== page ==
Salting the Earth

“Ye are the salt of the earth: but if the salt have lost his savour, wherewith shall it be salted? it is thenceforth good for nothing, but to be cast out, and to be trodden under foot of men.” ~ Matthew 5:13


Salt is good for many things. From ancient times it has been used as a preservative and disinfectant. Salt is composed of a positively charged ion, called a cation, and an ion of equal but negative charge, called an anion. To create table salt, a sodium atom gives up one electron to a chlorine atom. This is called an electrovalent bond. It creates a positively charge sodium ion and a negatively charged chloride ion. These ions are held in balance within the salt molecule.

Truly salty Christians need to be balanced like salt. We are positively charged with joy and peace. We are negatively charged with the fear of God. We take a positive stand in favor of love, holiness, truth, and purity. We take a negative stand against sin, compromise, and worldliness.

The Christian message also has equal but opposite charges. The conviction of sin is matched by the joy of salvation. The law of God condemns us, but the grace of God justifies us. In your Christian life, the dynamic tension between these two charges will have a great impact on your spirit and ministry. Too much focus on the negative will lead to personal bitterness and a poor attitude toward the lost. Too much focus on the positive will lead to an ineffective message that gives no reason for repentance. We must learn to live a balanced Christian life by doing the following:


Prayerfully Reading the Entire Bible

The whole counsel of God is necessary in order to know the mind of God on every issue. It is impossible to have good judgment without a working scale by which to weigh the matter at hand. We can do a great deal of damage if we only study our favorite passages or topics.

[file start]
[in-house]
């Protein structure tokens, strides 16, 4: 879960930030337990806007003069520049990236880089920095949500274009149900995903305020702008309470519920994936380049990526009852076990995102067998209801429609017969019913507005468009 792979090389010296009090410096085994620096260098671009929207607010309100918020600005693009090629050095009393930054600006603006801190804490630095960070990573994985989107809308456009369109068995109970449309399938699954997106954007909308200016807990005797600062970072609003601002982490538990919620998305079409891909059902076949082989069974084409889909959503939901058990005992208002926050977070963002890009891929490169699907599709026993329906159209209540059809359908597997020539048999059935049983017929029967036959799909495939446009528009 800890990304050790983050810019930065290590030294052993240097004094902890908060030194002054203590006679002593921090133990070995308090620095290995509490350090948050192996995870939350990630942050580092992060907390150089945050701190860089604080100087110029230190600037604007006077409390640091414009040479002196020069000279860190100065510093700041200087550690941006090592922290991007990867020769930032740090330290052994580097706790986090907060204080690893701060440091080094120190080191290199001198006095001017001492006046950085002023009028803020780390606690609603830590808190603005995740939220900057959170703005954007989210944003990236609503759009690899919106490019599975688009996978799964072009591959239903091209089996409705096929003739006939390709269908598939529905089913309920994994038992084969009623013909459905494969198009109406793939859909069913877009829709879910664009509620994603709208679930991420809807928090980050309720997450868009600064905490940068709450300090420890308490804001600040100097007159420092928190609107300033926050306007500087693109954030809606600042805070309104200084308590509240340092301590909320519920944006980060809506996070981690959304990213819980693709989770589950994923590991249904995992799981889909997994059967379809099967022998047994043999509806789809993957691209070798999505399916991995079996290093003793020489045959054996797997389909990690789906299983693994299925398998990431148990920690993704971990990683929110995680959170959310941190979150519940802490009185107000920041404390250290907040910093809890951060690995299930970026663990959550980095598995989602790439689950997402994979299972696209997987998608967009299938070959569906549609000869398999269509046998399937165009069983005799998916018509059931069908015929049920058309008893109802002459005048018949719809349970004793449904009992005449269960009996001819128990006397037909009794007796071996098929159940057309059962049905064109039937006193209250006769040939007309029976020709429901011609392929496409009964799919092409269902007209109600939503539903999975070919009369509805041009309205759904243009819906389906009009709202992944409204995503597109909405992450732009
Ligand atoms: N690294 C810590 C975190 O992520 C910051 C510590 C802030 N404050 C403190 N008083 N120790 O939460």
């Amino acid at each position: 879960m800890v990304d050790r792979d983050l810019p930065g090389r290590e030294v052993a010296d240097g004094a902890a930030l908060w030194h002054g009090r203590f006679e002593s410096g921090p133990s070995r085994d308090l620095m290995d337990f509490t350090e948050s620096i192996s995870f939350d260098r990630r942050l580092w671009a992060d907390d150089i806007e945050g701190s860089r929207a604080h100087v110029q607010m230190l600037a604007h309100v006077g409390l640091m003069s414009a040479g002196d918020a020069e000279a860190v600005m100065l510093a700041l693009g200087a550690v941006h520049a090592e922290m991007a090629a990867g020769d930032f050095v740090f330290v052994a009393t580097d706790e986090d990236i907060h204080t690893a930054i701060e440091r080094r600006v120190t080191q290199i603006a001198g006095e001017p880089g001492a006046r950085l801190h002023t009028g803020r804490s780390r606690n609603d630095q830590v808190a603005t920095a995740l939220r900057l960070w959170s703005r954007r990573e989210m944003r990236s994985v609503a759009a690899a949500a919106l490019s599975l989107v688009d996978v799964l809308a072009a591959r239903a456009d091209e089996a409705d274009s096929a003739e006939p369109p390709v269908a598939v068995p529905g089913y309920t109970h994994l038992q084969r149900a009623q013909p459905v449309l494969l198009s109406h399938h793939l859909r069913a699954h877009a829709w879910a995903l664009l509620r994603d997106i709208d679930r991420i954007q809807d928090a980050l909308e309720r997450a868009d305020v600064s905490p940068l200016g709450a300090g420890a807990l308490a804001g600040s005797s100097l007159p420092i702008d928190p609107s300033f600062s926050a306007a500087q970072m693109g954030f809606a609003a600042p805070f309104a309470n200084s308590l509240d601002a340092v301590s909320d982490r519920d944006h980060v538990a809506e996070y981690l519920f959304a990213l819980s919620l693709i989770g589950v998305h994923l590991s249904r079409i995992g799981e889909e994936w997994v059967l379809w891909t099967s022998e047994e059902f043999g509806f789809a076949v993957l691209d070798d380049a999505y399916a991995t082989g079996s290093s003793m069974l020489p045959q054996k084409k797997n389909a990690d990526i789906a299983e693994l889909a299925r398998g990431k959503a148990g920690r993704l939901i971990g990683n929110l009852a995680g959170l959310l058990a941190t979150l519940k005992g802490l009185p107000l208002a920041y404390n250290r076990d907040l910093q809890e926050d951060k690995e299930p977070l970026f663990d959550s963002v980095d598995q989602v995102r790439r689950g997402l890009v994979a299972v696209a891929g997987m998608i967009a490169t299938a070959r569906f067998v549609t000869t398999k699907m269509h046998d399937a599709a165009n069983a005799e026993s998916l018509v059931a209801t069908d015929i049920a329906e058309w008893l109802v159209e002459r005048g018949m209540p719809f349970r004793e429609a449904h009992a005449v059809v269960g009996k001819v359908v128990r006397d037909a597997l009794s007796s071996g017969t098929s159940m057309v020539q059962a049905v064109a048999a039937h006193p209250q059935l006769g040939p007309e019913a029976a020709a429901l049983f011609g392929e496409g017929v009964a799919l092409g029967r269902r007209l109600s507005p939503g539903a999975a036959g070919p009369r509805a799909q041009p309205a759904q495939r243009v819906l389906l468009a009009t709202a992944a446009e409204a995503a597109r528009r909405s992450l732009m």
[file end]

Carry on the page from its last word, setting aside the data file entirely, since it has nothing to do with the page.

Both John the Baptist and Jesus Christ had salty messages. The early chapters of Matthew show that the preaching of the gospel of the kingdom by John and Jesus had a dual element. They preached a “turn or burn” sermon – “Repent, for the kingdom of heaven is at hand!” In repentance, there was mercy; by impenitence there was judgment. Many of the prophetic passages of the Old Testament read the same way. There is the negative element of impending judgment and the positive element of future restoration and blessing. These are well-seasoned messages that disinfect the heart and guard us against the corrupting influence of sin. Christians need to continually season their lives with the salt of the Word of God.


Submitting to the Holy Spirit

We need the Holy Spirit’s control over our lives in order to guide our thoughts, intents, words, and actions. He is the electrovalent bond that keeps us balanced as He leads us in our daily lives.

Salty, Spirit-lead Christians preserve the moral culture of any society in which they live (though usually irritating the popular culture). They hinder the progress of sin and in so doing irritate the sinners who peddle it. Dr. J. Frank Norris once said, “Whenever you win souls you are going to stir up the blasphemers.”[1]John 3:19 proves those words. It reads, “And this is the condemnation, that light is come into the world, andmen loved darknessrather than light, because their deeds were evil.” In being salty, believers slow down the progress of cultural rot and degradation. But more than simply standing against sin, we must demonstrate the joy, peace and righteousness that are possible in Christ. The world must look at the believer and turn to Christ, thirsting after righteousness. Salty Christians dry out the self-satisfaction of the flesh. The Holy Spirit will satisfy that thirst as they are blessed with the fountain of living water (John 4:10; 7:38).